England and Wales have seen the driest start to a year since 1976, when water rationing was introduced.
It has raised concerns that the UK could be headed for a drought.
Why has 2022 seen drought warnings?
The National Drought Group took England into “Long Dry Weather” status, the stage before a drought, at an emergency meeting.
In the first three months of the year, precipitation in England decreased by 26% and in Wales it decreased by 22%.
This meant, even before summer began, that the average river flows were “below normal” or “exceptionally low”.
In July, temperature records were broken several times and rainfall was reduced by 76%. The Weather Bureau forecasts more periods of dry and hot weather.
These conditions have been made worse by excessive water consumption. More than 28% of groundwater sources are overused, the government says.
What is a drought?
A drought is declared by the Environment Agency, which coordinates the national response with the water companies.
Many people define a drought as a long time without water.
But the Royal Meteorological Society says it’s not always as simple as that. For example, there may be agricultural droughts where there is not enough water to grow a crop.
Could there be a ban on hoses?
Individual water companies can ban hoses to reduce water demand.
These can be announced in response to low river levels.
Southern Water will introduce a hose ban on August 5 for customers in Hampshire and the Isle of Wight.
No hose bans have been announced by other companies for now, but customers in the South of England and the Midlands have been encouraged to use less water.
The BBC understands that some companies are considering its advice again following the National Drought Panel’s announcement.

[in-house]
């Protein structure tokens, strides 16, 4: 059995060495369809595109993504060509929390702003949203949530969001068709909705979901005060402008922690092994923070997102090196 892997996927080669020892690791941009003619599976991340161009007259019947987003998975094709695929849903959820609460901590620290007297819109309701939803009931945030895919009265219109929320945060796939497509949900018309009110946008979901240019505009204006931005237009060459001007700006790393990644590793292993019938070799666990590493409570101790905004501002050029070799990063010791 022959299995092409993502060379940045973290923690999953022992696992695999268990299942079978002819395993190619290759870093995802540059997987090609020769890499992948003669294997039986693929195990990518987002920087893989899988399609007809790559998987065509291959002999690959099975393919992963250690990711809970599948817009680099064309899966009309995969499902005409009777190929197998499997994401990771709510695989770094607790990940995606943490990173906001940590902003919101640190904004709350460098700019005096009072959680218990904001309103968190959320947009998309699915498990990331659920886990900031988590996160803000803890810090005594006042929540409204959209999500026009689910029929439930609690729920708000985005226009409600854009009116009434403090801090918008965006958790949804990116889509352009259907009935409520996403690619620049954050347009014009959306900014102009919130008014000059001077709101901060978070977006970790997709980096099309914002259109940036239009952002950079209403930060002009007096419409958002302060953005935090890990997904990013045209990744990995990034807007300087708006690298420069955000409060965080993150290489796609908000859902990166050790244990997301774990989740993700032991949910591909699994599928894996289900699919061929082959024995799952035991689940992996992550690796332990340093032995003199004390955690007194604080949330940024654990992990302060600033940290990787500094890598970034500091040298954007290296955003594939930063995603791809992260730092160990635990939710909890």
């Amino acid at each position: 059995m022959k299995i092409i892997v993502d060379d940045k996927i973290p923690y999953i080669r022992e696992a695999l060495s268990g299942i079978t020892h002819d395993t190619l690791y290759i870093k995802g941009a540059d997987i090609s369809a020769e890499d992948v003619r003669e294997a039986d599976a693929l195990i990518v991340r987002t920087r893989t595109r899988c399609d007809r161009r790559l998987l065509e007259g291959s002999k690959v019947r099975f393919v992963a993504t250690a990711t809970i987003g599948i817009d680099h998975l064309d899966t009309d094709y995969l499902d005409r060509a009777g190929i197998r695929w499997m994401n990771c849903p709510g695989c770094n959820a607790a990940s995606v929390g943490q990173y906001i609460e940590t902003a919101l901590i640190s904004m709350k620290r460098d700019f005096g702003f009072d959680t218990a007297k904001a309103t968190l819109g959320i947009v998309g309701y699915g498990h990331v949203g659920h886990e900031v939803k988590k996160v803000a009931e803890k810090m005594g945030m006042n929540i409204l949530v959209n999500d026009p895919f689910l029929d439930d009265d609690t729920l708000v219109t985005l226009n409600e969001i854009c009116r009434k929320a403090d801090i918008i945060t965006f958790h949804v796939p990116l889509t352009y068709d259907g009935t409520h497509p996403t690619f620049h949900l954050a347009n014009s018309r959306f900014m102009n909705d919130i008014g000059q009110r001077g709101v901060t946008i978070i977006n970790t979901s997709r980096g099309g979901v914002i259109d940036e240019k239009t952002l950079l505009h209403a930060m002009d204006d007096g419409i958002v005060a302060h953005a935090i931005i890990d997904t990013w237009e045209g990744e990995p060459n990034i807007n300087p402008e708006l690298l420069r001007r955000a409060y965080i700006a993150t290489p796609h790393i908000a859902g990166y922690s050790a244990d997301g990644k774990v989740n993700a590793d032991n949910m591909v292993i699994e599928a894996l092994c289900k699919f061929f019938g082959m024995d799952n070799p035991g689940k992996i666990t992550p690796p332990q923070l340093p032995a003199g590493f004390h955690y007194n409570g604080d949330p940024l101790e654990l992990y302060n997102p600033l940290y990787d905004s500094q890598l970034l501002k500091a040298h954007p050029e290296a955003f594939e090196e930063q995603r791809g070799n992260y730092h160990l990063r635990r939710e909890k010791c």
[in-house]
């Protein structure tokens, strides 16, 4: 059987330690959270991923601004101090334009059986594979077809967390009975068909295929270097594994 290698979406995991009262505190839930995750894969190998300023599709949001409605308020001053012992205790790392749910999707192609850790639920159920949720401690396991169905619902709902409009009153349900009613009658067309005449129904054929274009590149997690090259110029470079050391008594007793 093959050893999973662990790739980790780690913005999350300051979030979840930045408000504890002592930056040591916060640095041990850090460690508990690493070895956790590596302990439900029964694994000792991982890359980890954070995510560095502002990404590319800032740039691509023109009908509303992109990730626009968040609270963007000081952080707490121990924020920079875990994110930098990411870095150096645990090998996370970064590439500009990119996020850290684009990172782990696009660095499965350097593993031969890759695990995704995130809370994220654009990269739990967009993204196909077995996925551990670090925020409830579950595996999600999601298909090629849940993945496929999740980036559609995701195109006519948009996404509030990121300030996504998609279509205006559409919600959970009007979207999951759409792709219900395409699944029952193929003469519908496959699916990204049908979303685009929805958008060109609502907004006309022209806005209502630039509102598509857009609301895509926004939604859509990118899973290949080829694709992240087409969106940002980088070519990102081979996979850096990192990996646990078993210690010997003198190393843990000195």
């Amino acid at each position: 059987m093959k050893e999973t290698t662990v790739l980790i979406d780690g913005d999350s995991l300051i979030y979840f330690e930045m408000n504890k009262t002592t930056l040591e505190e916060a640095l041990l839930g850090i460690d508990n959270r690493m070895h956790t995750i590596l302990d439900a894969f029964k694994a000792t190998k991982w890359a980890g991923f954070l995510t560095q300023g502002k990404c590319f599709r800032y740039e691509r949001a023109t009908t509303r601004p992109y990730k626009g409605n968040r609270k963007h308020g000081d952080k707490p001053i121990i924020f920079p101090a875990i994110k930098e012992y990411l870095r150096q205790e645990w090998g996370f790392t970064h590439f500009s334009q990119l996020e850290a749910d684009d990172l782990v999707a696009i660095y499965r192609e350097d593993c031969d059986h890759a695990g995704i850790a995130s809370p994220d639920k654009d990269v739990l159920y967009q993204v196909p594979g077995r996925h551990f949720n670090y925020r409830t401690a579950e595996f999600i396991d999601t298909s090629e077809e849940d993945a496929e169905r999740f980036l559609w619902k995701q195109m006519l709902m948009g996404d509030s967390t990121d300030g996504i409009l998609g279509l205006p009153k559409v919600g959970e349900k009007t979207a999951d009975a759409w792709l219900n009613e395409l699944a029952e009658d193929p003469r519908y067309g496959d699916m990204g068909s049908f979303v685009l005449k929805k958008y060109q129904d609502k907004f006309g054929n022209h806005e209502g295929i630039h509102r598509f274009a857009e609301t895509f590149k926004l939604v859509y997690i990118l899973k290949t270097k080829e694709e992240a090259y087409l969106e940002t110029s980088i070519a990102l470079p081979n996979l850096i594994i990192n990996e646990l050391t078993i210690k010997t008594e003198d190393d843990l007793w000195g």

What is the impact of drought?
The effects of drought can include:
The National Farmers Union is watching the situation closely. Berry farmers have already reported losing part of their harvest.
Vegetables such as potatoes, which will be harvested next month, are particularly at risk due to their high water content.
The effects could be felt until next year, as farmers are delaying planting crops such as rapeseed because the soil is too dry.
Recent record temperatures and very dry conditions sparked multiple fires, with significant damage to homes and grasslands.
The Environment Agency oversees the UK’s aquatic life management and will move fish to other rivers if water levels drop too low, as they did in Yorkshire in July.
Outside of the UK, places like northern Italy and Portugal declared drought emergencies in early summer and put in place water restrictions.
France, Spain and Portugal have also faced significant wildfires due to dry conditions.
What happened in the droughts of 1976 and 2018?
In 1976 and 2018, the UK experienced severe droughts that lasted for months.
They were caused by a prolonged period of dry weather during the spring and then an unusually hot summer.
In 1976, the Drought Law created emergency powers to shut off domestic and industrial water supplies.
In 2018, widespread drought led to poor harvests, driving up food prices. Multiple water restrictions were put in place.
Similar conditions have been seen this year, with little rainfall and above-average temperatures in July.
August conditions will be a major factor in determining whether the UK re-enters a drought.
Could we see more droughts in the future?
The National Infrastructure Commission, which provides advice to the government, recently said there could be more water shortages in the future due to population growth and climate change.
He called for changes in water consumption and reductions in water losses.
In the UK, up to three billion liters of water are lost each day, enough to support 20 million people.
The government’s 25-year Environmental Plan aims to address these issues by investing in existing infrastructure and improving efficiency in homes and businesses.